I've been using urxvt for some reason.. maybe out of simplicity. It's color range is bad though, though at the same time it's colors are more accurate than if i run xfce4-terminal, for example.

I went from xterm to urxvt (which I used for many years), back to xterm, then to st to alacritty and finally settled on kitty, which I love.

kitty has TrueColor support, way more features than aclacritty (which seems to take a more minimalist approach, if I remember right, and this was one of the main reasons I switched from the latter to the former), and in my experience has been both extremely fast and extremely stable.

The only thing I really don't like about it is that it seems to copy continuously to the clipboard when I click and drag over some text, so pieces of that text end up cluttering my clipboard history (for which I use parcellite on Linux). The final selection when I finish moving my mouse and let go of my left mouse button works fine, as usual, so I'm willing to live with this... though I'd still prefer it not to copy anything to my clipboard until I've finished clicking and dragging and released my left mouse button.

I migrated from urxvt to Alacritty a little less than six months ago, here are some reflections.

Despite all the talk about performance, I find urxvt to be more responsive. However, it is really not something that bothers me during day-to-day usage and I suspect that it will improve over time as urxvt is about as dead as it gets when it comes to a code base. I also ran into some font scaling issues across monitors [1], but I suspect urxvt gets around this mostly by being completely ignorant of things that have happened over the last 20 years.

[1]: https://github.com/alacritty/alacritty/issues/3465

Some awesome parts on the side of Alacritty. The community is nice and responsive, documentation good, code modern, and configuring it is straightforward (auto reload upon file edit anyone?). Try getting fallback fonts to work properly with urxvt for example, that is what ultimately drove me away urxvt as the rendering issues I encountered with CJK fonts just drove me up the walls. The worst being somehow shifting the font size depending on whether a character was present in my Japanese font or not.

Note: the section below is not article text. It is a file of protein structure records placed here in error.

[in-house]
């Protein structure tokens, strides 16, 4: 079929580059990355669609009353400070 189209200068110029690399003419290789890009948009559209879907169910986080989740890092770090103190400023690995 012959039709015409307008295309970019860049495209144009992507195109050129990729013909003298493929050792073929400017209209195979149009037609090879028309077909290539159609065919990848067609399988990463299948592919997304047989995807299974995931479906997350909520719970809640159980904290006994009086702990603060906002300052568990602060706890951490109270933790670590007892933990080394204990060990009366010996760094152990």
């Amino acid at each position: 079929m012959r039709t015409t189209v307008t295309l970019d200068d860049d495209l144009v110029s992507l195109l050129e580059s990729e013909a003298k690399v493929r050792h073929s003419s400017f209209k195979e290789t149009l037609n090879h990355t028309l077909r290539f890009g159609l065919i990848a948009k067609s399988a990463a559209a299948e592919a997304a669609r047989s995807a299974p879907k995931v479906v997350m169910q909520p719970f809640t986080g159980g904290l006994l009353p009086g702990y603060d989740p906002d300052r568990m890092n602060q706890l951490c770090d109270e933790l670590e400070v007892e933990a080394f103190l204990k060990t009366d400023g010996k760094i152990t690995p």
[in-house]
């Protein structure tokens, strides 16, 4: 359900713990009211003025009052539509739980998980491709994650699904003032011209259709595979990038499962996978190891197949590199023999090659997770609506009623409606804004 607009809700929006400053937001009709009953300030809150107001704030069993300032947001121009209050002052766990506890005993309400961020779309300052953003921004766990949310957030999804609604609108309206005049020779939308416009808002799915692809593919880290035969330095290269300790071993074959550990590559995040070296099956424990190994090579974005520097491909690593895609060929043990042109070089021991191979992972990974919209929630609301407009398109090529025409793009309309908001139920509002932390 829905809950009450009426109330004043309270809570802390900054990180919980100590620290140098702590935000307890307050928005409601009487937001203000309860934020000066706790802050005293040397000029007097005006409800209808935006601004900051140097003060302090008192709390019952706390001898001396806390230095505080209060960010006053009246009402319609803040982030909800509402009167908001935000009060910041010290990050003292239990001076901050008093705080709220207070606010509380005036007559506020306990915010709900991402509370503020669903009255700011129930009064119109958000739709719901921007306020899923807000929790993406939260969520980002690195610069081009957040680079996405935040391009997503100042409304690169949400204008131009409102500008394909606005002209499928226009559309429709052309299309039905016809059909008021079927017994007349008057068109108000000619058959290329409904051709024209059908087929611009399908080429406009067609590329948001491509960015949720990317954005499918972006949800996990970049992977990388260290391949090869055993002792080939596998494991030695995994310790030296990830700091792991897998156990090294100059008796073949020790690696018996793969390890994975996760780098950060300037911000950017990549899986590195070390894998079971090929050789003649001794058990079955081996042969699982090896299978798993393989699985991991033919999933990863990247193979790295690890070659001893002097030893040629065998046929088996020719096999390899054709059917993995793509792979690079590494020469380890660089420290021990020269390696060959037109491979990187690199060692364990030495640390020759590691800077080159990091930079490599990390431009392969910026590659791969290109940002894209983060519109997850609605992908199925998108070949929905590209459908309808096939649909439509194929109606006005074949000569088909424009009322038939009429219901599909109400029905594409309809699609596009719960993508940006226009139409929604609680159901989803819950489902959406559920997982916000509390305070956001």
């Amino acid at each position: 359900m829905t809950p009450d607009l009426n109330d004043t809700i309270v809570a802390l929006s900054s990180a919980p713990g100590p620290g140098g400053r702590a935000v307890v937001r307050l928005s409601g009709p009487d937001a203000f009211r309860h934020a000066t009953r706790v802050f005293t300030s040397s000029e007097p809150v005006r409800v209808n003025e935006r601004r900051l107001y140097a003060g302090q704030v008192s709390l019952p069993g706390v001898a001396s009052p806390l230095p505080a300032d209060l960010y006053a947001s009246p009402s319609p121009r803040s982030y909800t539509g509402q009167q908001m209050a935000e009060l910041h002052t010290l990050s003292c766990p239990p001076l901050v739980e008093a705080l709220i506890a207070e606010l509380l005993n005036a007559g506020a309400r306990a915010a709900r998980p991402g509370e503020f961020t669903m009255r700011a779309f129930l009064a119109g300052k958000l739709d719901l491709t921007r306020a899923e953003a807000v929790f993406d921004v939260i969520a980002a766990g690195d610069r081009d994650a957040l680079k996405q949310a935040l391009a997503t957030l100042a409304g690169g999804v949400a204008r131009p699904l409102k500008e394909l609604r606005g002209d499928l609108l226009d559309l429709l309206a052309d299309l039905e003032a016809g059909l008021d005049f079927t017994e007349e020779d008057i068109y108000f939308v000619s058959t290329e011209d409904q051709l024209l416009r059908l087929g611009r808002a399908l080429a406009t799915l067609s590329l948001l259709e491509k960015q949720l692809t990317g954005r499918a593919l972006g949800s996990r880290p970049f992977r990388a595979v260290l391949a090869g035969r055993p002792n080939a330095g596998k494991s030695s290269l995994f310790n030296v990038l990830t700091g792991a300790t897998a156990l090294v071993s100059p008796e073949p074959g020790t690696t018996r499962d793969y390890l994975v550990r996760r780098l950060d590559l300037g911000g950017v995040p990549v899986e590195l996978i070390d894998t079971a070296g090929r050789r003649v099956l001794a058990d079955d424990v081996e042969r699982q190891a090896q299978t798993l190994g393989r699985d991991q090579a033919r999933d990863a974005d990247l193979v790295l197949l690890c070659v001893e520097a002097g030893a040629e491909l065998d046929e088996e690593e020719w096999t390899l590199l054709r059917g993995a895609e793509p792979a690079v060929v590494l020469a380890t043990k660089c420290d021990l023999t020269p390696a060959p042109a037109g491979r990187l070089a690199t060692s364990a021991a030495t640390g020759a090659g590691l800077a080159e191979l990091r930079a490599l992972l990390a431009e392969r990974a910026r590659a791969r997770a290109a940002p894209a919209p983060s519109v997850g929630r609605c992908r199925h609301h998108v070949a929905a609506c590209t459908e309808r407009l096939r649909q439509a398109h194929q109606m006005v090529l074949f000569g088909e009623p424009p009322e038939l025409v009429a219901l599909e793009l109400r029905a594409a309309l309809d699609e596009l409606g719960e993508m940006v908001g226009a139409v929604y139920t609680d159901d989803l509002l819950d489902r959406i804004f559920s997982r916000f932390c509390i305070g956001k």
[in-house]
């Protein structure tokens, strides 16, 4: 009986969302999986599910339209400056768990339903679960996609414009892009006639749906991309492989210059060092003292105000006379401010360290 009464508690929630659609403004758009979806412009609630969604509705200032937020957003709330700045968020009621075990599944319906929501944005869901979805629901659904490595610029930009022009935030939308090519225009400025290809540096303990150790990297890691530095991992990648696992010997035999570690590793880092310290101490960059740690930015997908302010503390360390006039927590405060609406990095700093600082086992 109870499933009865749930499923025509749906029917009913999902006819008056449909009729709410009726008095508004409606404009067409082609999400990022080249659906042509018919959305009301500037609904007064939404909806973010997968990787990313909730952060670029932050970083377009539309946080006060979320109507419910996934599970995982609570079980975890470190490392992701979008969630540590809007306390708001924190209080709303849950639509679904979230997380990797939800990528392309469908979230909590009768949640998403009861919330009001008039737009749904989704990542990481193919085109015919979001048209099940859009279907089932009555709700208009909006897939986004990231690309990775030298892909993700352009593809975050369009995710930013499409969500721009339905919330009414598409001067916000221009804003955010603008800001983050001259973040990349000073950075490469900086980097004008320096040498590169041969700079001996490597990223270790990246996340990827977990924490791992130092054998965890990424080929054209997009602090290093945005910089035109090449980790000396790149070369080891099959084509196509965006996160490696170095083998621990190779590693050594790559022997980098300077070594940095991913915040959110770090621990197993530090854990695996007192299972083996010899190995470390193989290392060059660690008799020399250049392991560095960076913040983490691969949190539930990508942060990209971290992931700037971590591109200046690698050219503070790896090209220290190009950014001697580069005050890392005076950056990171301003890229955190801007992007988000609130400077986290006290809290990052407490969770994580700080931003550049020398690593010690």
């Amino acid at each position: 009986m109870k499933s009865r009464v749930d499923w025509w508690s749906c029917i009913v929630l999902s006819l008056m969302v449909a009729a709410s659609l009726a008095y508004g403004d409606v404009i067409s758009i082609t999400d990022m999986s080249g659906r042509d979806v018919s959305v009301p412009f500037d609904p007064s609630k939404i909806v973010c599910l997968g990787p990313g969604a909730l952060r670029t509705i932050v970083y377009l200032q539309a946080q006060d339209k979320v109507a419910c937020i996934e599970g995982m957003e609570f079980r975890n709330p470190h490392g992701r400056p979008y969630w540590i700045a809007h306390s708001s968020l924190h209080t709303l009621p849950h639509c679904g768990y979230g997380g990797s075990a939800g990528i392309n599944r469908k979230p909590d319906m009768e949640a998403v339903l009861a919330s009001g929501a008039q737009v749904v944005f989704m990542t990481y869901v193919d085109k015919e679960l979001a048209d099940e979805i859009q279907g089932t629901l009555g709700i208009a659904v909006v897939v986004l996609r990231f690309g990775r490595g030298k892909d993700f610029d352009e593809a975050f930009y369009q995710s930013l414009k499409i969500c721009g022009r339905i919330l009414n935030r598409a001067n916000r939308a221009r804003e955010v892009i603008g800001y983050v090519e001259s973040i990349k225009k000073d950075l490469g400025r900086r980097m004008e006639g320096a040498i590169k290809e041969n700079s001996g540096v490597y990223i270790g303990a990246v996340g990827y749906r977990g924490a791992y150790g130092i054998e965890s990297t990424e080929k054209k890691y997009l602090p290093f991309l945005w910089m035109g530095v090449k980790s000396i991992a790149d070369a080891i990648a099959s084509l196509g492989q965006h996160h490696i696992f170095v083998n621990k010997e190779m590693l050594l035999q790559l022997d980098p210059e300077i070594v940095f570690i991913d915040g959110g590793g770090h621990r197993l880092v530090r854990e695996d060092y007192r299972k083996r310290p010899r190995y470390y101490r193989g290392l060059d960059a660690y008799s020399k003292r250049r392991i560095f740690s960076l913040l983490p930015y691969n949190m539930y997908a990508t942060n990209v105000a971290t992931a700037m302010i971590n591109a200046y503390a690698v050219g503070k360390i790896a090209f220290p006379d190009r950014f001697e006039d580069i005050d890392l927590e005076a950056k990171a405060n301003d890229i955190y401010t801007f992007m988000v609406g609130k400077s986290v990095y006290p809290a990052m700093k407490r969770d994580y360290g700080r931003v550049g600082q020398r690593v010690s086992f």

Bonus, I believe the following is sufficient to emulate the look and feel of urxvt in your `.alacritty.yml`:

            x: 2
            y: 2
    draw_bold_text_with_bright_colors: true

All we wanted was tabs, but instead we got... tmux copy mode? Even though we already have to use tmux because... no tabs.

It's finally usable for me as well [0]

Especially for lower end machines like the pinebook pro it's nixe to have a smooth scrolling and rendering experience. The only terminal that renderd without much of a delay on it was st[1] And that I would probably have to patch [2] to get a great experience out of. (it's already good)

[0] https://github.com/alacritty/alacritty/issues/128#issuecomme...

[1] https://st.suckless.org/

[2] https://st.suckless.org/patches/

Edit: Both terminals kitty and alacritty seem to work now out of the box on my setup.No environment variablres required :)

The one issue I had with st, and it was big enough that I had to switch, was that it crashes on some emoji. It's actually not even an st issue, it's upstream in ... some X font library, I think, but that just means that I can't take my st with me from computer to computer. It sucks, really, because st's great otherwise and it's not even their fault.

Been using alacritty on Linux for about a year. After some customisation and key binding setups for tmux, it's easily the best terminal emulator I have used on Linux.

Don't know for sure, but it does feel faster and more polished than kitty.

I tried the portable install on 64-bit Windows 10 1909 Professional and it didn't work. The cursor was stuck in the upper left hand corner and I never got a command prompt.

I still have issues that the font is bigger on my laptop screen than on my external screen. This is really annoying.

I found that changing my keybinding to start alacritty with this environment variable set seems to work:

  WINIT_X11_SCALE_FACTOR=1.0 alacritty


Thank you for putting a "what this is" paragraph in the referenced page.

Kudos, impressive release

Applications are open for YC Winter 2021

Guidelines | FAQ | Support | API | Security | Lists | Bookmarklet | Legal | Apply to YC | Contact